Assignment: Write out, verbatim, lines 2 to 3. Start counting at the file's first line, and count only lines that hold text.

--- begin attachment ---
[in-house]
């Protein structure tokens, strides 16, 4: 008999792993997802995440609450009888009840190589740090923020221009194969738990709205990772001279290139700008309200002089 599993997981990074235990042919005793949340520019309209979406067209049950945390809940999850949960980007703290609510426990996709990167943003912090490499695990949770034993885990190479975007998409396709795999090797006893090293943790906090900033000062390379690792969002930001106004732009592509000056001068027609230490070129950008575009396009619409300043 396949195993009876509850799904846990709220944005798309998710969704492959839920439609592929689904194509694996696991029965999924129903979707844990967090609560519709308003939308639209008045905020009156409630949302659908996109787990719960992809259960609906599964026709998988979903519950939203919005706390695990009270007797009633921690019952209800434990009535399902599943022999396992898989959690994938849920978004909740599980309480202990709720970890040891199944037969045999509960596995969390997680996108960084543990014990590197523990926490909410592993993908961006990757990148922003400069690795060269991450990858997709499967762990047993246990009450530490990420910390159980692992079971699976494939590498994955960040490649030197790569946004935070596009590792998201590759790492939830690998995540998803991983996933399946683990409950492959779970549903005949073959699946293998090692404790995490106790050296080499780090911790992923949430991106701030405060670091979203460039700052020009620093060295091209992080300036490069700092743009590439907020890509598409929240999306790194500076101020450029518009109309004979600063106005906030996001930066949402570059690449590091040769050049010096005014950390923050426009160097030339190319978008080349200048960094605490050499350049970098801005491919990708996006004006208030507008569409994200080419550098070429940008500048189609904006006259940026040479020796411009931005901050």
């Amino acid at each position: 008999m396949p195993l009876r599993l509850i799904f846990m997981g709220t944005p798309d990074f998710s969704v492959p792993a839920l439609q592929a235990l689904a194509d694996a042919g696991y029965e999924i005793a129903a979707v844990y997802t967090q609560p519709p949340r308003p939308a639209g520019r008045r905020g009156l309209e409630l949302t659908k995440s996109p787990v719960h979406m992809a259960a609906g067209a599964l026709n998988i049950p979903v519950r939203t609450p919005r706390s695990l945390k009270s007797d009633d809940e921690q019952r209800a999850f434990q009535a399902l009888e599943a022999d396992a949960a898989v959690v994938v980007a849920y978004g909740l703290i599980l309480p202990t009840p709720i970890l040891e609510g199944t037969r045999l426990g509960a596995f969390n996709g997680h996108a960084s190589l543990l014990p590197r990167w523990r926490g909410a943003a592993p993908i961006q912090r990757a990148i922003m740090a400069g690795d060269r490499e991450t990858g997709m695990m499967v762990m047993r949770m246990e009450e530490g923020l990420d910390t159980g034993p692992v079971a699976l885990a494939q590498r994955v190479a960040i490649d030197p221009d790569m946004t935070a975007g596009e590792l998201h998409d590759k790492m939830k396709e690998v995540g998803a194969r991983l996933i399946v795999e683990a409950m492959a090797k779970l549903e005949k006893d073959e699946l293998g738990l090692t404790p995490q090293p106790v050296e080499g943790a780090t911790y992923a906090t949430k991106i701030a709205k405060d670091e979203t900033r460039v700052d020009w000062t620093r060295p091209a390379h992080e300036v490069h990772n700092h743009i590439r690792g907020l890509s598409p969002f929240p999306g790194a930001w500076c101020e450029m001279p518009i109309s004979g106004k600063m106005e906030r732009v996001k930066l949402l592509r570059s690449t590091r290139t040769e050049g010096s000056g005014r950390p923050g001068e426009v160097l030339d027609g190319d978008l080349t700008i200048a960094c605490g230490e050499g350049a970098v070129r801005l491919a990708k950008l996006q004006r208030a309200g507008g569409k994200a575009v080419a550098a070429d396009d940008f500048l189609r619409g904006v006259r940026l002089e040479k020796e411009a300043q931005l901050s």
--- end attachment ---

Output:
């Protein structure tokens, strides 16, 4: 008999792993997802995440609450009888009840190589740090923020221009194969738990709205990772001279290139700008309200002089 599993997981990074235990042919005793949340520019309209979406067209049950945390809940999850949960980007703290609510426990996709990167943003912090490499695990949770034993885990190479975007998409396709795999090797006893090293943790906090900033000062390379690792969002930001106004732009592509000056001068027609230490070129950008575009396009619409300043 396949195993009876509850799904846990709220944005798309998710969704492959839920439609592929689904194509694996696991029965999924129903979707844990967090609560519709308003939308639209008045905020009156409630949302659908996109787990719960992809259960609906599964026709998988979903519950939203919005706390695990009270007797009633921690019952209800434990009535399902599943022999396992898989959690994938849920978004909740599980309480202990709720970890040891199944037969045999509960596995969390997680996108960084543990014990590197523990926490909410592993993908961006990757990148922003400069690795060269991450990858997709499967762990047993246990009450530490990420910390159980692992079971699976494939590498994955960040490649030197790569946004935070596009590792998201590759790492939830690998995540998803991983996933399946683990409950492959779970549903005949073959699946293998090692404790995490106790050296080499780090911790992923949430991106701030405060670091979203460039700052020009620093060295091209992080300036490069700092743009590439907020890509598409929240999306790194500076101020450029518009109309004979600063106005906030996001930066949402570059690449590091040769050049010096005014950390923050426009160097030339190319978008080349200048960094605490050499350049970098801005491919990708996006004006208030507008569409994200080419550098070429940008500048189609904006006259940026040479020796411009931005901050």
């Amino acid at each position: 008999m396949p195993l009876r599993l509850i799904f846990m997981g709220t944005p798309d990074f998710s969704v492959p792993a839920l439609q592929a235990l689904a194509d694996a042919g696991y029965e999924i005793a129903a979707v844990y997802t967090q609560p519709p949340r308003p939308a639209g520019r008045r905020g009156l309209e409630l949302t659908k995440s996109p787990v719960h979406m992809a259960a609906g067209a599964l026709n998988i049950p979903v519950r939203t609450p919005r706390s695990l945390k009270s007797d009633d809940e921690q019952r209800a999850f434990q009535a399902l009888e599943a022999d396992a949960a898989v959690v994938v980007a849920y978004g909740l703290i599980l309480p202990t009840p709720i970890l040891e609510g199944t037969r045999l426990g509960a596995f969390n996709g997680h996108a960084s190589l543990l014990p590197r990167w523990r926490g909410a943003a592993p993908i961006q912090r990757a990148i922003m740090a400069g690795d060269r490499e991450t990858g997709m695990m499967v762990m047993r949770m246990e009450e530490g923020l990420d910390t159980g034993p692992v079971a699976l885990a494939q590498r994955v190479a960040i490649d030197p221009d790569m946004t935070a975007g596009e590792l998201h998409d590759k790492m939830k396709e690998v995540g998803a194969r991983l996933i399946v795999e683990a409950m492959a090797k779970l549903e005949k006893d073959e699946l293998g738990l090692t404790p995490q090293p106790v050296e080499g943790a780090t911790y992923a906090t949430k991106i701030a709205k405060d670091e979203t900033r460039v700052d020009w000062t620093r060295p091209a390379h992080e300036v490069h990772n700092h743009i590439r690792g907020l890509s598409p969002f929240p999306g790194a930001w500076c101020e450029m001279p518009i109309s004979g106004k600063m106005e906030r732009v996001k930066l949402l592509r570059s690449t590091r290139t040769e050049g010096s000056g005014r950390p923050g001068e426009v160097l030339d027609g190319d978008l080349t700008i200048a960094c605490g230490e050499g350049a970098v070129r801005l491919a990708k950008l996006q004006r208030a309200g507008g569409k994200a575009v080419a550098a070429d396009d940008f500048l189609r619409g904006v006259r940026l002089e040479k020796e411009a300043q931005l901050s």